Whenever someone asks me where in the world I find time to read, I am flabbergasted. Because not reading is just not an option in my life. I think I have read for pleasure every day of my life since first grade. It is my love language. It is my soul food. It is music for my mind.
On the outside, I am a very social and outgoing person. I love to be with friends and family, to talk and laugh. But being alone with a good book is the only way I know to recharge my batteries, to transport my thoughts to another time or place.
When we were first married, my husband sometimes didn't understand my need to sequester myself between the pages. (I was reading Presumed Innocent on our honeymoon. Scott Turow was a bit of a third wheel...) But now, Brad knows me well enough to realize that those moments I spend with my nose in a book make me a happier, smarter and more interesting person. And he can watch sports while I do it!
Now that I've discovered blogging, I have another creative, solitary outlet. And when you combine books with blogs you have one happy Gab. I love to hear your book suggestions and share my favorites with you.
Usually I just post my recommendations...but today I thought I'd post three near-misses. Books that let me down.
It's ok if you don't agree with my non-favorites. We can still be friends.
My mom and dad sent me this book for Christmas...so it seems very ungrateful to rip on it. The truth is, I LOVED the first 200 pages. It takes place in medieval England and the historic details are fabulous. I stopped reading because it is very "earthy." In an R-rated way. According to Ken Follett, the people during this time period only had one thing on their mind. Including the monks, nuns, and friars. And he describes it in great detail. I just couldn't handle it.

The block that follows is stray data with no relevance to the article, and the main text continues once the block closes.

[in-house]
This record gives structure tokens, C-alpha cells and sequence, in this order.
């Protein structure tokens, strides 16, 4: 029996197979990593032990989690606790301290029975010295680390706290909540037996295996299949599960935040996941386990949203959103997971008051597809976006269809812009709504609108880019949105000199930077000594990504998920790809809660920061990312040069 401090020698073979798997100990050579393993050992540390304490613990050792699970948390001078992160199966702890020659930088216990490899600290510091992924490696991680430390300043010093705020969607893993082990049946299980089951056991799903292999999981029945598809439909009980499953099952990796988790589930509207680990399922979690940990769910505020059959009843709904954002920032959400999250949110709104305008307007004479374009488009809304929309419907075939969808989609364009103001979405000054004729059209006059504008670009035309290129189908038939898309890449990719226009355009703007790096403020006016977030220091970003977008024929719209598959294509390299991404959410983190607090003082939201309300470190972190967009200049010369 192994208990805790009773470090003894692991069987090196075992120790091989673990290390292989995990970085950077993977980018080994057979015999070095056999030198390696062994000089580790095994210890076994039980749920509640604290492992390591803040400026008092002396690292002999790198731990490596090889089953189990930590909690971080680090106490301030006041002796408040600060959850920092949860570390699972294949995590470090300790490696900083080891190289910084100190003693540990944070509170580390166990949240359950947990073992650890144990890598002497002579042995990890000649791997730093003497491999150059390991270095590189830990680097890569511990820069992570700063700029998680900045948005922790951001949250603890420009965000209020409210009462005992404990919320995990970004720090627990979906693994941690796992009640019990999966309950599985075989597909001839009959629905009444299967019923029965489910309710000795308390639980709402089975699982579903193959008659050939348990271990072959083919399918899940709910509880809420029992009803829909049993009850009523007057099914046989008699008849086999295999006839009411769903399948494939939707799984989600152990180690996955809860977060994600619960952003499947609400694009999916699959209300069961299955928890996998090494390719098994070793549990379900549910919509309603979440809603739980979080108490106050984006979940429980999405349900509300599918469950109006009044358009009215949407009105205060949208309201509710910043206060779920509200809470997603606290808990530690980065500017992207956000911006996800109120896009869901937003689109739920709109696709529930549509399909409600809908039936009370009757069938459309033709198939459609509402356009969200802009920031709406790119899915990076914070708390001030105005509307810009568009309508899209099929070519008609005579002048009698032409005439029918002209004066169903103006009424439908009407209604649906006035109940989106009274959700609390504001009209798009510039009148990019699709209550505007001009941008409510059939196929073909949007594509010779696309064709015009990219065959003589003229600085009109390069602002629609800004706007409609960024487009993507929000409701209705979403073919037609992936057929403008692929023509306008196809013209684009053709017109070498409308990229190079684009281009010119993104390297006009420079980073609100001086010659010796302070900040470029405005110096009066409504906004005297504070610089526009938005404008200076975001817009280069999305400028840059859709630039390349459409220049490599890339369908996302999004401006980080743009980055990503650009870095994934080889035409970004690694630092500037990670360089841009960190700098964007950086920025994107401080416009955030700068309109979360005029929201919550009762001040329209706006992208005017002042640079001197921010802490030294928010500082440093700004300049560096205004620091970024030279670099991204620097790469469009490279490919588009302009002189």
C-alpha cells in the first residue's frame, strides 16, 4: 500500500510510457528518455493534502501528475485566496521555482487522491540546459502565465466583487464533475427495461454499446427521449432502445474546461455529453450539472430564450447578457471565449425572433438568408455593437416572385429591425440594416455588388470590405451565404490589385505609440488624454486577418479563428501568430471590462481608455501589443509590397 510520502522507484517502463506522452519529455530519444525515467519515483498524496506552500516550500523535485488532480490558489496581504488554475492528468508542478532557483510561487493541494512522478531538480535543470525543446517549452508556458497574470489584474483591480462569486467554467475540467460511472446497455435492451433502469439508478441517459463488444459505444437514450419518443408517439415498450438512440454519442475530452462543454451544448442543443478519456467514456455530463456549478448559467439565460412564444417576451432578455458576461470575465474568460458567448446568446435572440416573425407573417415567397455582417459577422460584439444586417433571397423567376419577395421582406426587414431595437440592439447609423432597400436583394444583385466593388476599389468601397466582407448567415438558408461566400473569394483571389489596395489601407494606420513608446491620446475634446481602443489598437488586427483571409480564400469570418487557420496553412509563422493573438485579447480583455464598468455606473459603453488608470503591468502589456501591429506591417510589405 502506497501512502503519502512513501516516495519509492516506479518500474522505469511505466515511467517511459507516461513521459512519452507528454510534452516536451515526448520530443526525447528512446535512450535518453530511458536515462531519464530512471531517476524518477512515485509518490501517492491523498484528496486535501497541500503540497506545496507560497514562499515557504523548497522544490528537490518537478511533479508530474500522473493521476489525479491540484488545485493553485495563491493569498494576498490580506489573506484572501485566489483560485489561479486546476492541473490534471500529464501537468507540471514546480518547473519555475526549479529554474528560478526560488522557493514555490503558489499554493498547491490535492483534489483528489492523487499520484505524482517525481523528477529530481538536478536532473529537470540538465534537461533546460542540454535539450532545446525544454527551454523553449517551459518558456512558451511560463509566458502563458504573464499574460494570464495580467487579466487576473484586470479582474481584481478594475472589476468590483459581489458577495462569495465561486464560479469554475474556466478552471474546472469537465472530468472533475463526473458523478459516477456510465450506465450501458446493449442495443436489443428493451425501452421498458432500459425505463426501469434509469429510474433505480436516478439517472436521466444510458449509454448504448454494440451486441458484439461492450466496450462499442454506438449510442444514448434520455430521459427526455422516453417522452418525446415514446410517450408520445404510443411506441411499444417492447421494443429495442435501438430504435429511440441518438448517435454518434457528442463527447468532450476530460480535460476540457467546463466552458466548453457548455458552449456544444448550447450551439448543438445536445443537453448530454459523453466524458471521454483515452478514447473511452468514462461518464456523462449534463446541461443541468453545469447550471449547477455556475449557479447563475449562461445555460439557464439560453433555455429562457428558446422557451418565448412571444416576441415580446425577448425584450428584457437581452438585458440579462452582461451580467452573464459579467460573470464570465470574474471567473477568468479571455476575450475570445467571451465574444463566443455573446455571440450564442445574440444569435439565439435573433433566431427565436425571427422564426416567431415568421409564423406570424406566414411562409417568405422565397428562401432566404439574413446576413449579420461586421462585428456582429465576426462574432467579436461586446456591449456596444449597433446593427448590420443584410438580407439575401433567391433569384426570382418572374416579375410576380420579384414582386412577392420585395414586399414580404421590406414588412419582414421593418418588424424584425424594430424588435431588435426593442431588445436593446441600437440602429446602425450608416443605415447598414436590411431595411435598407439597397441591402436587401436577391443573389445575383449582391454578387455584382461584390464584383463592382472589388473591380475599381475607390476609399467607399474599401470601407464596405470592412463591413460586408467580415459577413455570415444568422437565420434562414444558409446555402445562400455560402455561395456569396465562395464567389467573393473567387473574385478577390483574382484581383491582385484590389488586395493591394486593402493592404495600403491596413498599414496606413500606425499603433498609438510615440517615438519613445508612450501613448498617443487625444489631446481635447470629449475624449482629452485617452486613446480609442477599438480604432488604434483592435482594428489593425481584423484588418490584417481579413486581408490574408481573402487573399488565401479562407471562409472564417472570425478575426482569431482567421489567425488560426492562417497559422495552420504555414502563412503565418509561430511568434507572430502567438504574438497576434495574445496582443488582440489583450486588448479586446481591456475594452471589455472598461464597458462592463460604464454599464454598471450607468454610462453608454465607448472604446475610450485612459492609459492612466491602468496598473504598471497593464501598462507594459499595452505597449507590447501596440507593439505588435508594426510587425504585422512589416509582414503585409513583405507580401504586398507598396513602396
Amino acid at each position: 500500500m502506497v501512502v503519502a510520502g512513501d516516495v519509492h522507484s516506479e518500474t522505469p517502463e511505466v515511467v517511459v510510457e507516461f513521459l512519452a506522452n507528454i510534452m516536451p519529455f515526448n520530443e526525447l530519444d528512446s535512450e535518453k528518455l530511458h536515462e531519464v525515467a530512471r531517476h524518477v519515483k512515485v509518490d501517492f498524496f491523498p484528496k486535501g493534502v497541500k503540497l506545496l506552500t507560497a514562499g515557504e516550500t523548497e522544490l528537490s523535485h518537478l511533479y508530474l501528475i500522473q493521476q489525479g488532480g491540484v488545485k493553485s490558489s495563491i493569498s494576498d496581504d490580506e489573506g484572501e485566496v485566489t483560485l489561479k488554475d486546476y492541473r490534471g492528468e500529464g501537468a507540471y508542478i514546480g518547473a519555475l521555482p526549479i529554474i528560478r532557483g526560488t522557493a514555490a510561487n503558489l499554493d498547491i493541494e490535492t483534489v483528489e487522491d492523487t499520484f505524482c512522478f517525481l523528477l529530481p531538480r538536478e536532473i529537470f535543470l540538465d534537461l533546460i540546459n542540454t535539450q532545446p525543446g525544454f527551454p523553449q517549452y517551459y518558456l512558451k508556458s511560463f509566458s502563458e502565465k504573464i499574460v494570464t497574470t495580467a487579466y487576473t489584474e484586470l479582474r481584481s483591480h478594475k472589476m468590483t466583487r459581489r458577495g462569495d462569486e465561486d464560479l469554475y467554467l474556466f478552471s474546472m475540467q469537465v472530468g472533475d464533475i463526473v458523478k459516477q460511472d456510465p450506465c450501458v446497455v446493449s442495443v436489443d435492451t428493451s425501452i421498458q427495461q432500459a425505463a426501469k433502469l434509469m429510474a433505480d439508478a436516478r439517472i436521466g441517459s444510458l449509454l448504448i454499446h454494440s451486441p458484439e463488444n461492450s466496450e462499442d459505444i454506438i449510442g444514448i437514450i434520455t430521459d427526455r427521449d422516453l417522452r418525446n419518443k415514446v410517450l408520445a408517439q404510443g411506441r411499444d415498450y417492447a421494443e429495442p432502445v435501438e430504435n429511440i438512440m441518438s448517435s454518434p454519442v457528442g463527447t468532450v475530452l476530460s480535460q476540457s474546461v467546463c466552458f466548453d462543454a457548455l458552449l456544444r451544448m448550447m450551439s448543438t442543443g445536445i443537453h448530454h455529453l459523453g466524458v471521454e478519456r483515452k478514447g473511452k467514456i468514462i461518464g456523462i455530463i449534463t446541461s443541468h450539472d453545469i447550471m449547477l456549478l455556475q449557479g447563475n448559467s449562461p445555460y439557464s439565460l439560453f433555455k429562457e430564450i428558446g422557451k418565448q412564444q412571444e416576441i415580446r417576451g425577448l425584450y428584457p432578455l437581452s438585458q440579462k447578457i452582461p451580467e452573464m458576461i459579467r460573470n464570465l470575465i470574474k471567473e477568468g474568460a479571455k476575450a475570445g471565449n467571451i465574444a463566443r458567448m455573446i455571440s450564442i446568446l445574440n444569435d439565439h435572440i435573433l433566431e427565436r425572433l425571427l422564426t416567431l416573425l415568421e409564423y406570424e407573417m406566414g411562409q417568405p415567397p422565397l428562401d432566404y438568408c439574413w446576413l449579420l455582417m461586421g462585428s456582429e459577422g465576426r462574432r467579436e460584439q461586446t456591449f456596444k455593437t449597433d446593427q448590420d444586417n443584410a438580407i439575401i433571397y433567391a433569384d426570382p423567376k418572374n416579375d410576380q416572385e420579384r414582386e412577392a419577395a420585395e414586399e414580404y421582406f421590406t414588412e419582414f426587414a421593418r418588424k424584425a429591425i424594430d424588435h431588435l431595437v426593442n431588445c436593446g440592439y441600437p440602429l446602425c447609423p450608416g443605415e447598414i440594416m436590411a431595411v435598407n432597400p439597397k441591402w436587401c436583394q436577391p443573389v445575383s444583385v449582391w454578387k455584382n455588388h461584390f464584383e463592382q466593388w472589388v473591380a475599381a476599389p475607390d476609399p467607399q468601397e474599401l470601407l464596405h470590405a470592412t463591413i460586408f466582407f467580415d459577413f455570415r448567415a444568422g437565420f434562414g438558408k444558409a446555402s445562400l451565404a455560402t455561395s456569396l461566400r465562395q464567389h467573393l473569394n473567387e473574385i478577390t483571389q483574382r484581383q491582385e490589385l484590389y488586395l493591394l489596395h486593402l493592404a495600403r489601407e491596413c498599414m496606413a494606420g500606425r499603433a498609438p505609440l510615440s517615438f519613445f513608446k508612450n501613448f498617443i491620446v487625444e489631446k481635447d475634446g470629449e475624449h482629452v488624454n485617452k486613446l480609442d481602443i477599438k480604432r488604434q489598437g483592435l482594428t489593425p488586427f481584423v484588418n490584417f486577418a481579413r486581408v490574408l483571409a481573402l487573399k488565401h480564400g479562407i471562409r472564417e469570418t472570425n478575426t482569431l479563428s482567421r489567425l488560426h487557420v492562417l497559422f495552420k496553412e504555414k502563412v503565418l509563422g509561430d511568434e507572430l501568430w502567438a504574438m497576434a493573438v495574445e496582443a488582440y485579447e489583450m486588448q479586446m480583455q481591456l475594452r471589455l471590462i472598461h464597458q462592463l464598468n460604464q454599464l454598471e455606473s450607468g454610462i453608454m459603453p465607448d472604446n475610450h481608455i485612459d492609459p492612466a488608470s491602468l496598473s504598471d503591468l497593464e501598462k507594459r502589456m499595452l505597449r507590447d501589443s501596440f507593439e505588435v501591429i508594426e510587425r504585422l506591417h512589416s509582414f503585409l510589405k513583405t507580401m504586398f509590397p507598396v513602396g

It is still sitting on my nightstand, because I can't throw away a hardback book, but I don't want to pass it on. Email me if you want it and I will send it to you in a brown paper wrapper. No offense to my parents.
This book is also on my nightstand and I have been reading it off and on for the past four months. It's the story of a murder in a Utah Mormon town. Written by a non-Mormon. It is not an anti-LDS book, but I think in some cases Jacquelyn Mitchard has Mormons confused with the Amish. Still, that is not the reason I don't like this book, I just happen to think the writing is slow and boring. I don't find the characters very believable either.
It's one of those books that I feel obligated to finish. And who needs that? I have enough obligations already.
My bookclub selection for this month. The movie is being filmed in our neck of the woods. In fact, one bookclub member's husband is an extra on the set! However the book was a real downer.
I actually read it a few years ago when it was hot off the presses and found it quite depressing. It's not that I don't like to read murder mysteries. I do. But this one is about a young girl and hits just a little too close to home.
I will still go to bookclub...because differing opinions are what makes the discussion fun! (Not to mention the killer desserts...)
What are your thoughts? Please discuss.